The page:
Vegetarian And Vegan Mums-to-be: Read this
Vegetarian and vegan diets have increased worldwide in the last decades, according to the knowledge that they might prevent coronary heart disease, cancer, and type 2 diabetes. Although plant-based diets are at risk of nutritional deficiencies such as proteins, iron, vitamin D, calcium, iodine, omega-3, and vitamin B12, it looks like well planned vegetarian and vegan diets may be considered safe during pregnancy and lactation, but they require a strong awareness for a balanced intake of key nutrients.
Vegetarian and vegan mums-to-be need to make sure they get enough iron and vitamin B12, which are mainly found in meat and fish, and vitamin D.
Good sources of iron for vegetarians and vegans are dark green vegetables, wholemeal bread, eggs, dried fruit, such as apricots.
#1: VITAMIN B12:
Vitamin B12 can also be found in milk and cheese and foods like squash, sweet potato, papaya, peaches, melons, and mangoes. But because sources for vegans are limited, a vitamin B12 supplement may also be needed. #2: PROTEIN:
Even if you don't eat protein-rich dairy products, you can still get that extra 10 grams of protein per day that is so important for building fetal bones and tissue by eating foods such as beans, peas, and lentils, peanut butter, and brown rice.
Although calcium is stored in the body in large quantities, it is an element that is not produced by the body. Your body gets calcium from the diet and, if you don't consume dairy, you will need to get calcium from other sources. Adequate calcium in the diet is important for building bones in the developing baby. If the fetus cannot get enough calcium from the mother's diet, calcium will be leached from the mother's bones.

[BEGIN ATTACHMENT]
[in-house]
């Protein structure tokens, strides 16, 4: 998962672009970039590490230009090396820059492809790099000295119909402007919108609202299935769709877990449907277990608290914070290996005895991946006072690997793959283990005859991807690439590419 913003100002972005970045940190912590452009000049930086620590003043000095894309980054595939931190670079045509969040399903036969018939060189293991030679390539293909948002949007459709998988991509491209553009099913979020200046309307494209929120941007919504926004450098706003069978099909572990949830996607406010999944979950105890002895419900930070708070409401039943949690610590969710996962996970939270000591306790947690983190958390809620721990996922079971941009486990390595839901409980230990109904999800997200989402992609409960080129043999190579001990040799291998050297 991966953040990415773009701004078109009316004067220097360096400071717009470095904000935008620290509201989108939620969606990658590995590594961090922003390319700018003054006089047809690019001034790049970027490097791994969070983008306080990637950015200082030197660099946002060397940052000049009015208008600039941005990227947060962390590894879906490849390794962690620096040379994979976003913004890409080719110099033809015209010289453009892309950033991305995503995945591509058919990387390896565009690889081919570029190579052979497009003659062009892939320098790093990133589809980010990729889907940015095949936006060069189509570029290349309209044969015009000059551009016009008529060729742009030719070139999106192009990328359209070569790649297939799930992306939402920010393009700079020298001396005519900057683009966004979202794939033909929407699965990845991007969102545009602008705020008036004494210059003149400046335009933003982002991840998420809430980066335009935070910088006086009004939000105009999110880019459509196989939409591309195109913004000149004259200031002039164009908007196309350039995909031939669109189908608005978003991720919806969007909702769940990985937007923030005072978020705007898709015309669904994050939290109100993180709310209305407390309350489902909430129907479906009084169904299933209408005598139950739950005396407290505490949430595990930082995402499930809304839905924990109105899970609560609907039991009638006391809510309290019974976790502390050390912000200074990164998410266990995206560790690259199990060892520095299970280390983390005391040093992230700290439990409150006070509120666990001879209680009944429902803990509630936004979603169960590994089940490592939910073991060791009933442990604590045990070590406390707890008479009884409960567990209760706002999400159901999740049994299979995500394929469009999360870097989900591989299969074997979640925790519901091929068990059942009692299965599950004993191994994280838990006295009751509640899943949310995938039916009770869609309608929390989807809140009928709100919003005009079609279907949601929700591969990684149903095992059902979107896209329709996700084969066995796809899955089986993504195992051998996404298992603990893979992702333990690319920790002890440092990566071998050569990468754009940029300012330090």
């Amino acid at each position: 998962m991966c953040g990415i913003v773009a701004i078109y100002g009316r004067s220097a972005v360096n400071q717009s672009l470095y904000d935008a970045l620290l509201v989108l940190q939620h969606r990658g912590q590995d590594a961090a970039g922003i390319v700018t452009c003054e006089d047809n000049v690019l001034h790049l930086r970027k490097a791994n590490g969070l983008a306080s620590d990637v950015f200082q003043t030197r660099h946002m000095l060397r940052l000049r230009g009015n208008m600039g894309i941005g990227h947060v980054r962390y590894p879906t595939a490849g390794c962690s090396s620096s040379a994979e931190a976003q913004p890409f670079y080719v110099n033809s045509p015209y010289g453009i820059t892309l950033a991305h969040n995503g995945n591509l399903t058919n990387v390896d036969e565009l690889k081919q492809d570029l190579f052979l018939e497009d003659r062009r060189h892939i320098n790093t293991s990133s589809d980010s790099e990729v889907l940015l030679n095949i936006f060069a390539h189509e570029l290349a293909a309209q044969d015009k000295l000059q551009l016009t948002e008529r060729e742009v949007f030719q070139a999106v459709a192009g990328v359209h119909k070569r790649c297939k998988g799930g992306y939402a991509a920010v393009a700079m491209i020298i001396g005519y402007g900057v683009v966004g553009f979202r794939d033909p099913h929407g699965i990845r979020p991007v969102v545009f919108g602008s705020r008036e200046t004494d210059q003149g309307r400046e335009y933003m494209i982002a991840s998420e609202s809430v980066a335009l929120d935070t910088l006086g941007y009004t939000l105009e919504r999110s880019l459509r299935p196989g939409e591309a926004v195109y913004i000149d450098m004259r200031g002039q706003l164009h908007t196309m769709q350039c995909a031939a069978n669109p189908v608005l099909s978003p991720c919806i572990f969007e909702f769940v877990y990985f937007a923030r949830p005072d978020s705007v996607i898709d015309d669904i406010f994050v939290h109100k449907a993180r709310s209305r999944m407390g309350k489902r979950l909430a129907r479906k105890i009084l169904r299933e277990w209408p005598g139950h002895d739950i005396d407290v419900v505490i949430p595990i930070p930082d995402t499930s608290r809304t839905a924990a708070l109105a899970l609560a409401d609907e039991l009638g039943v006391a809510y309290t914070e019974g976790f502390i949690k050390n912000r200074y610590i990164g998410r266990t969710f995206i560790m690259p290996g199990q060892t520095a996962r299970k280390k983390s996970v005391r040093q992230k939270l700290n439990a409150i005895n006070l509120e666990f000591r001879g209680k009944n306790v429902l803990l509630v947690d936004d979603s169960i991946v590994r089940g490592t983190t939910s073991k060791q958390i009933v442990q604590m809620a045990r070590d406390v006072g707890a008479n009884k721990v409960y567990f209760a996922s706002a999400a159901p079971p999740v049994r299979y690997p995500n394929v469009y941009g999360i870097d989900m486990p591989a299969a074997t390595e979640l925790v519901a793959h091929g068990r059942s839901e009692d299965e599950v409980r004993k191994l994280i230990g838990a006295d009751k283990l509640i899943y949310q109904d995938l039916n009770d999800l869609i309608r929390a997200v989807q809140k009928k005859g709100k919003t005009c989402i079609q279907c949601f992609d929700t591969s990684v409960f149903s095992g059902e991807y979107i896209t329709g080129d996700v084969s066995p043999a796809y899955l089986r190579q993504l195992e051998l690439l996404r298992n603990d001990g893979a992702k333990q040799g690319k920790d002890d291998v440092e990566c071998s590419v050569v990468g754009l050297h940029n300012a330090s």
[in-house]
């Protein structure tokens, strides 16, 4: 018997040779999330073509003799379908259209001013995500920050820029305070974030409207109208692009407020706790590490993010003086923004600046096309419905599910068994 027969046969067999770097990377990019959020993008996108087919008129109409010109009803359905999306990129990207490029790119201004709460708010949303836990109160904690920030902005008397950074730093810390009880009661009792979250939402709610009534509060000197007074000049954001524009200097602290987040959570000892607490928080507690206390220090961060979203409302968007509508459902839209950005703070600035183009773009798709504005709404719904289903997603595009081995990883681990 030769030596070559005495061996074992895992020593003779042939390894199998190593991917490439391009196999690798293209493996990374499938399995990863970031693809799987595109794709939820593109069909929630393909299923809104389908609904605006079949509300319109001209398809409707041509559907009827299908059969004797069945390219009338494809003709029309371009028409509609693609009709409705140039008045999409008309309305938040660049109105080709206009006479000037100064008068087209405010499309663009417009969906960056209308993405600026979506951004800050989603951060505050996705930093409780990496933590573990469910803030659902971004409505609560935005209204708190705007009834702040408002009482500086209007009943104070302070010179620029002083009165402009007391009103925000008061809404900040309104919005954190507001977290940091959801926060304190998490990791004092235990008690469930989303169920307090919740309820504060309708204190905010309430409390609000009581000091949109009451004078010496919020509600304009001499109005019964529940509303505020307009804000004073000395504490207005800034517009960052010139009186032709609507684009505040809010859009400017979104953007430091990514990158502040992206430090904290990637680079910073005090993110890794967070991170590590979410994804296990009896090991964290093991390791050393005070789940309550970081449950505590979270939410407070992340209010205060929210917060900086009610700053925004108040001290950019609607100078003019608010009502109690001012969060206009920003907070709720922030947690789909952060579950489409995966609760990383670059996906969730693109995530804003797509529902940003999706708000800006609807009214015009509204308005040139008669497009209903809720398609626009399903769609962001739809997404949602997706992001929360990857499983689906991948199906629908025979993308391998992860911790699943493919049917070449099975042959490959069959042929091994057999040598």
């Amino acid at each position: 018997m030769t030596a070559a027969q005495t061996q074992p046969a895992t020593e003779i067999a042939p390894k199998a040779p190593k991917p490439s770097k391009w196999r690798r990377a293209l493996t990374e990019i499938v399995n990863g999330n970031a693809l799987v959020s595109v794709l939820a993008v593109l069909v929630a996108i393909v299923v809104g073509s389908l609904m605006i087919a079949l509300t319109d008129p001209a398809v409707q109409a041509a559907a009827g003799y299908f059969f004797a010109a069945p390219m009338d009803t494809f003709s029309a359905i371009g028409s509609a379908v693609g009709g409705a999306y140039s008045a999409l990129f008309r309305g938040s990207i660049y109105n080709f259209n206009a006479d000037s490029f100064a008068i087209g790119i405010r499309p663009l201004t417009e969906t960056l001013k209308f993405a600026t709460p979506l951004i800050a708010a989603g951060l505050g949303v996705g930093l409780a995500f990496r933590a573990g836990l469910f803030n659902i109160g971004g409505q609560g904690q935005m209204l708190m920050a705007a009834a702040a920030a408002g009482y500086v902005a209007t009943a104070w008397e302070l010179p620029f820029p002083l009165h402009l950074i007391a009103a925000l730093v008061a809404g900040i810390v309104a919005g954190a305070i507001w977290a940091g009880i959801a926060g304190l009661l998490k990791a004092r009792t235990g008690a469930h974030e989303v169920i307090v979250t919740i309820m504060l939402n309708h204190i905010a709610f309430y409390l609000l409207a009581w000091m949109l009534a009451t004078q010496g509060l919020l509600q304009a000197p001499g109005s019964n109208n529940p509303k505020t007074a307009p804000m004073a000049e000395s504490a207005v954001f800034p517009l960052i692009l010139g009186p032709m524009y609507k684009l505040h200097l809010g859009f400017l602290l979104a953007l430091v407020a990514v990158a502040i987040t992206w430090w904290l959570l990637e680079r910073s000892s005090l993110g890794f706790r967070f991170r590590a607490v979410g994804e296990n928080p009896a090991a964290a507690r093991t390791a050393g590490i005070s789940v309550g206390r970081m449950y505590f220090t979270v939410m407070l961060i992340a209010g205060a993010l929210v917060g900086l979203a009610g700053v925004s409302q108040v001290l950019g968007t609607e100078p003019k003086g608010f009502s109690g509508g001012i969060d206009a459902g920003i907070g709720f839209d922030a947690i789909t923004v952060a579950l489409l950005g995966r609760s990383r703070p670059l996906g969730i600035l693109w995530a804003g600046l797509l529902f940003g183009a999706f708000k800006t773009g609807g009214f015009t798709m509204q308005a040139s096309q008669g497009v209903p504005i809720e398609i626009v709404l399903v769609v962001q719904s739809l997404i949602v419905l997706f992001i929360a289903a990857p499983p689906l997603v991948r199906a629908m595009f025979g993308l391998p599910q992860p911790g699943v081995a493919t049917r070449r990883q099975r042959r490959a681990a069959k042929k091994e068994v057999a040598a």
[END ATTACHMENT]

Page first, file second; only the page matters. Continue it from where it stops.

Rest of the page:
#4: VITAMIN D:
And how can you get enough vitamin D? Because vitamin D is found only in a small number of foods, it might be difficult to get enough from foods that naturally contain vitamin D. So all adults, including pregnant and breastfeeding women, should consider taking a daily supplement containing 10 micrograms of vitamin D, particularly during the winter months. From late March/early April until the end of September, most people should be able to get a daily dose of vitamin D from sunlight.
Eat plenty of beans and legumes to increase your iron level, and eat root vegetables to boost trace minerals including iodine, magnesium, and copper. Green, leafy vegetables also are good sources of iron, such as kale, collard, and turnip greens.
Iron is an important element in our body which helps with carrying oxygen in the blood, cell metabolism, and providing energy. Iron deficiency in children may lead to anemia, inability to think well, as well as an increased chance of infections. So be sure to include more iron-rich foods in your diet: lentils, dried beans like kidney, lima, navy, black and pinto beans, spinach, iron-enriched bread, iron-enriched cereals, broccoli, collard greens, and turnip greens.
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